'Maurice Utrillo: Un peintre solitaire qui aimait Paris'

by Marius Gombrich

Sompo Japan Museum of Art

Closes July 4

Maurice Utrillo is one of those artists who seem to defy gravity. When you take a good, long look at his canvases and notice the repetitiveness of subject matter (Parisian street corners and buildings apparently chosen at random) and his unsophisticated technique, at times reminiscent of naive painters like Henri Rousseau and L.S. Lowry, you can’t help wondering why his reputation is still so high?

The exhibition at the Sompo Japan Museum, which recreates a popular Parisian show from last year, doesn’t dare ask these questions, but the show’s title “Maurice Utrillo: Un peintre solitaire qui aimait Paris” (a lonely painter who loved Paris), gives one clue. Utrillo’s back story has always played to his advantage. He was the illegitimate child of the Impressionist artist and model Suzanne Valadon and an unknown father — both Renoir and Degas have been included within the circle of suspicion! “Surely someone with so many artistic genes must himself be a great artist?” we find ourselves thinking. Then there’s his alcoholism. The image of a flawed, broken man forlornly painting the “gay” streets of Paris has a certain ironic, melancholy charm.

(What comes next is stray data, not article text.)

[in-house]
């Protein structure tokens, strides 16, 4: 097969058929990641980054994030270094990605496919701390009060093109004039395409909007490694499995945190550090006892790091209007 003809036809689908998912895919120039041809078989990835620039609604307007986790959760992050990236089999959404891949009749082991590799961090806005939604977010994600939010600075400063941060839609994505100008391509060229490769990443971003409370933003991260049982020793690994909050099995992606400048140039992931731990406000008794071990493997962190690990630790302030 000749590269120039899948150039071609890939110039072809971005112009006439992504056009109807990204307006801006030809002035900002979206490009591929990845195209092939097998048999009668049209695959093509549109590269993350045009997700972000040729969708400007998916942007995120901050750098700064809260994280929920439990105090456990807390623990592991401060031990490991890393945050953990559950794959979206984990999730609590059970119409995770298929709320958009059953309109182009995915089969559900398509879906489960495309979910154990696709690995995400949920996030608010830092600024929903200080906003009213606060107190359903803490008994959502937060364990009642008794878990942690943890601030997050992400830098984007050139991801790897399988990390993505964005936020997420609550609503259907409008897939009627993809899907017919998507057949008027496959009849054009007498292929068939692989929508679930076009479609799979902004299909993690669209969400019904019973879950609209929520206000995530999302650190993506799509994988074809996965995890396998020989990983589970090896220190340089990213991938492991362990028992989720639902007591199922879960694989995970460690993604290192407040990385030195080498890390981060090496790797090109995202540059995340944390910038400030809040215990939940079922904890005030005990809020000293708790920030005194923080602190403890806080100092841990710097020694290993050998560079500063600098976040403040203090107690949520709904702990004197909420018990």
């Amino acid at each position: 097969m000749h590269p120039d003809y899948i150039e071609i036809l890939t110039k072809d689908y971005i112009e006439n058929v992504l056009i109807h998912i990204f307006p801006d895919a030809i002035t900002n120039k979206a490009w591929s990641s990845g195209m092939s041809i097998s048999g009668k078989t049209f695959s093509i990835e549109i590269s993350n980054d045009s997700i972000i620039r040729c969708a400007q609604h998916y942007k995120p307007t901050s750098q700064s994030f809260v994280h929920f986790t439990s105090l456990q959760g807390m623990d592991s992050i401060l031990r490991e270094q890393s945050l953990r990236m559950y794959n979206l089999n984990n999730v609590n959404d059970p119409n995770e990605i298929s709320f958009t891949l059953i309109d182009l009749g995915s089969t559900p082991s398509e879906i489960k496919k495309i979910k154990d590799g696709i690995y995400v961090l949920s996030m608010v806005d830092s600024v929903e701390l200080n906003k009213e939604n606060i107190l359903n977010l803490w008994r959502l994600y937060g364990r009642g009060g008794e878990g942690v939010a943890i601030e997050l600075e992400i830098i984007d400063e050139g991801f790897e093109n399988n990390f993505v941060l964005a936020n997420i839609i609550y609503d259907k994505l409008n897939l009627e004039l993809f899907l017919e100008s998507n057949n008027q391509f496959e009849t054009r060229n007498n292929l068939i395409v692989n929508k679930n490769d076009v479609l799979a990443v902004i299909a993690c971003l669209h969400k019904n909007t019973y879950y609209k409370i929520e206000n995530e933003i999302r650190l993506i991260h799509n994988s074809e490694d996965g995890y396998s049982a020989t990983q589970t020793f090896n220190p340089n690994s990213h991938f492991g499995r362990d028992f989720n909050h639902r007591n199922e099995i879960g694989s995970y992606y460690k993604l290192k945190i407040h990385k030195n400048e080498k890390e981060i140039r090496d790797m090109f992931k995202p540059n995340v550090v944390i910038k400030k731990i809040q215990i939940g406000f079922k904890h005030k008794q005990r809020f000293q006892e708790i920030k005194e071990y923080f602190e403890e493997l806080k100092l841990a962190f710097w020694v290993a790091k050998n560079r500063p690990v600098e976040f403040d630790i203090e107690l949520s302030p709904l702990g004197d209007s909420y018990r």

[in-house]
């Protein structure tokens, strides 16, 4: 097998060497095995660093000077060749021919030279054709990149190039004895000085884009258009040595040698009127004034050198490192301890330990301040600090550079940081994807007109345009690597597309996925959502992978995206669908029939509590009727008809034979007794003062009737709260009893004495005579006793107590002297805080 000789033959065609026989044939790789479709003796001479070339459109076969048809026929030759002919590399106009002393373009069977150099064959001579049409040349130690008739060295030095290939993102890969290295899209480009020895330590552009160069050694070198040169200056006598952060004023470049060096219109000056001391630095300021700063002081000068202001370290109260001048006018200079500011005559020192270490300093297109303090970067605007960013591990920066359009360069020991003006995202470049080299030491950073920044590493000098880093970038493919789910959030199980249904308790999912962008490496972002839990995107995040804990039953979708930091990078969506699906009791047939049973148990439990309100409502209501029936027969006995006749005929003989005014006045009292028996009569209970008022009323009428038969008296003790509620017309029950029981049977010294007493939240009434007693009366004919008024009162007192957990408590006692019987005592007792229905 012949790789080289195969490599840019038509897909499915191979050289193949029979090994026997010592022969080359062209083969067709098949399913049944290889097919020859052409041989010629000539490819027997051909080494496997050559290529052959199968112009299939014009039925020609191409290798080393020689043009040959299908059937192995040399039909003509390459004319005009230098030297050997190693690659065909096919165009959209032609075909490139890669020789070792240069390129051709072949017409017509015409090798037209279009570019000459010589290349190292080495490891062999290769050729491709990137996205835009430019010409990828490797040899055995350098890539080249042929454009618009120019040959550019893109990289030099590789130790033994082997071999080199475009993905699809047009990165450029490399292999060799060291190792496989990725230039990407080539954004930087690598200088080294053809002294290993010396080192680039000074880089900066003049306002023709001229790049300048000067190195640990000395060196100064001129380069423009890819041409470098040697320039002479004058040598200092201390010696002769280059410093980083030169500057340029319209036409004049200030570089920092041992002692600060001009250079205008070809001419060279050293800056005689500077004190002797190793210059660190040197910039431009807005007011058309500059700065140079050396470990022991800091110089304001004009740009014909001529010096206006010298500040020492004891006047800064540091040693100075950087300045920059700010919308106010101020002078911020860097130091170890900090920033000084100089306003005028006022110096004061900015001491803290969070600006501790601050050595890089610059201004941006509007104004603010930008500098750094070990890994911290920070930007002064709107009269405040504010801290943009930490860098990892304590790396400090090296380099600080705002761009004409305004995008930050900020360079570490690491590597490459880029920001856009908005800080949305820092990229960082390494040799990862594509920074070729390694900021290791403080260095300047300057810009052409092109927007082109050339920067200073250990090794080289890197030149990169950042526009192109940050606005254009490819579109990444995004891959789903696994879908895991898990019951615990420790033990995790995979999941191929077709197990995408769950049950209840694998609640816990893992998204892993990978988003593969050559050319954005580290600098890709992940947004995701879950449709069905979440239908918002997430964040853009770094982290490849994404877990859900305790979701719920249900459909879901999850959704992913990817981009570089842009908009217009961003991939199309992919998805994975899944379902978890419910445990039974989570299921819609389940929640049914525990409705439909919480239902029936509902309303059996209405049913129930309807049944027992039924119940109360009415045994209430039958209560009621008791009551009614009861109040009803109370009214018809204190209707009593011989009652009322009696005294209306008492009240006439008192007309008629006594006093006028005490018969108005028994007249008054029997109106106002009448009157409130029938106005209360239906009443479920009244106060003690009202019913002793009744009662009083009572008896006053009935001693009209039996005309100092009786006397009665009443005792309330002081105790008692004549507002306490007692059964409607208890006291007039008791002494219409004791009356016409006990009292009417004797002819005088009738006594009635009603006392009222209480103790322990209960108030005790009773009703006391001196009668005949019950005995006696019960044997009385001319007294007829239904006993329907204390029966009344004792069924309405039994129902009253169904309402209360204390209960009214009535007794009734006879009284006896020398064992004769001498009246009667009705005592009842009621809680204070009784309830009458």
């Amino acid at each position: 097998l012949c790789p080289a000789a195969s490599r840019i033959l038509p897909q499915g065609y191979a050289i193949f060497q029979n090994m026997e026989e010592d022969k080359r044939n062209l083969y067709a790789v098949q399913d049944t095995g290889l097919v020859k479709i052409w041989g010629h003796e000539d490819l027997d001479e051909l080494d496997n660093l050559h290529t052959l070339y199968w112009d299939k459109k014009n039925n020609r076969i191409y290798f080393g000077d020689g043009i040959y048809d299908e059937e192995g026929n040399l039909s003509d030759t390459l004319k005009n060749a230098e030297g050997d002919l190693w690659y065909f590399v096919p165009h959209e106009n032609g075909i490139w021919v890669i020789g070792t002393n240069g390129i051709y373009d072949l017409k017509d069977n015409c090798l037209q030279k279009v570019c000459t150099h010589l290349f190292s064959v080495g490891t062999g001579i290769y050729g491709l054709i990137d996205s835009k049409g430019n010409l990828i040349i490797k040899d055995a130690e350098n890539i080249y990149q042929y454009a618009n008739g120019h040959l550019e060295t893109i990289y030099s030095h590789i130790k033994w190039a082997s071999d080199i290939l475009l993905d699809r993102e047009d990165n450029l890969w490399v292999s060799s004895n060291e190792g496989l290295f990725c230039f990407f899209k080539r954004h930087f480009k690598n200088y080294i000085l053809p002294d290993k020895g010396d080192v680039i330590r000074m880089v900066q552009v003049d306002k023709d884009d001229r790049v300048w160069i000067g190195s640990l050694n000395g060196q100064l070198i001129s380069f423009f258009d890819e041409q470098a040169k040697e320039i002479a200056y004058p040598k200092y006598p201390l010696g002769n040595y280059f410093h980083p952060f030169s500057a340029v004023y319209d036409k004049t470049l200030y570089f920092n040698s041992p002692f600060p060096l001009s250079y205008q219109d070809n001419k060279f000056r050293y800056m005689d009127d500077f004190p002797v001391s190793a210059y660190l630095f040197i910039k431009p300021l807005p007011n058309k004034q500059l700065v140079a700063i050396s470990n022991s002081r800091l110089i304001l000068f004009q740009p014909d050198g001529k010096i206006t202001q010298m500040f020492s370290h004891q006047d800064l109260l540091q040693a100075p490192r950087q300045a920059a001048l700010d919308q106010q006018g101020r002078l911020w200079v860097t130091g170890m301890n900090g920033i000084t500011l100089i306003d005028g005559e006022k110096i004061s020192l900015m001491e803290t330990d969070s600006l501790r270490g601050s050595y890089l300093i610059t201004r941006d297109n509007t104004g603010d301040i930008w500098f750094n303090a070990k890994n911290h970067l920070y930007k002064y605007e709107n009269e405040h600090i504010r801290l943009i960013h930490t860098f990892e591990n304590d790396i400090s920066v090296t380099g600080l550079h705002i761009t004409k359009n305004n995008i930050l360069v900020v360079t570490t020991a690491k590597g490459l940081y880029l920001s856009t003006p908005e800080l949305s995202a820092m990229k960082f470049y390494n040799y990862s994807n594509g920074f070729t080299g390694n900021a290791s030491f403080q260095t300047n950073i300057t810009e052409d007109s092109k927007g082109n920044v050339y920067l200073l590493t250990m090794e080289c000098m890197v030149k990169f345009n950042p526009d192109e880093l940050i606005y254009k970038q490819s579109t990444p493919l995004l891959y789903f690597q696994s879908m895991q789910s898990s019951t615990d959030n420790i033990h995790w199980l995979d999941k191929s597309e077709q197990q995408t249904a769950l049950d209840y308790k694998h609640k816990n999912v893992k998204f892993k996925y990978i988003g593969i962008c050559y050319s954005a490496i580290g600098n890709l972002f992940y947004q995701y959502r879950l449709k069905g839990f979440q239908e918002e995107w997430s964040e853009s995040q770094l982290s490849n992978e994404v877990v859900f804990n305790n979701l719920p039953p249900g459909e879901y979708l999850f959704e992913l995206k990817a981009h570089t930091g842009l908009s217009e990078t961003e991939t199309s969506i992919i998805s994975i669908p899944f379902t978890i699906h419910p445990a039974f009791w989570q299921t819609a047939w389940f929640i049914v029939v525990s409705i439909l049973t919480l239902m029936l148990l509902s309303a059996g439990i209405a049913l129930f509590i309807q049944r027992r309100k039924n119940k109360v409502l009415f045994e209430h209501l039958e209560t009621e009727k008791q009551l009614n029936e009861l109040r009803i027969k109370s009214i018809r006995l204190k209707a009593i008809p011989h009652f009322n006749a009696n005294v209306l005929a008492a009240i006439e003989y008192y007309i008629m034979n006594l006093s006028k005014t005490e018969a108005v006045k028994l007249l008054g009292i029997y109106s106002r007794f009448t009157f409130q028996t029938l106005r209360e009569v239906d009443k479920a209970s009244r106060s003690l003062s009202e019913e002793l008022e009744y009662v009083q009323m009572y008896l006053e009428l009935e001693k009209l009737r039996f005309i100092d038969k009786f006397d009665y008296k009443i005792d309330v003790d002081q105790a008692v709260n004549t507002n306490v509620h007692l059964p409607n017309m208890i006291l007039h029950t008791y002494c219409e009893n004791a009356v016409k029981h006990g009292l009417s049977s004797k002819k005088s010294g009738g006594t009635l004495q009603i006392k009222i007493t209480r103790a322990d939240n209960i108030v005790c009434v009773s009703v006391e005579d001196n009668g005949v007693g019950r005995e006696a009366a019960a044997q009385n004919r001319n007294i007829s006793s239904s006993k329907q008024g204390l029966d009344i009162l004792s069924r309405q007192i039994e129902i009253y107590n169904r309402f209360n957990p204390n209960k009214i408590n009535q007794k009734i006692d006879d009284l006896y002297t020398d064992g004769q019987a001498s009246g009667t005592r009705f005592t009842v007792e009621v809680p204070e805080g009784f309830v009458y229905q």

But other key ingredients were his high output and the fact that, whether good or bad, his canvases are recognizable as Utrillos. In other words, he was able to establish himself as an “artistic currency,” and once your works are owned by enough people, a conspiracy to talk them up soon emerges. Then there’s the associational value of the subject matter. If you paint Paris as often as Utrillo did, then finally you become Paris.

The Sompo Japan Museum of Art is open 10 a.m.-6 p.m., closed Mon.; admission ¥1,000. For more information visit,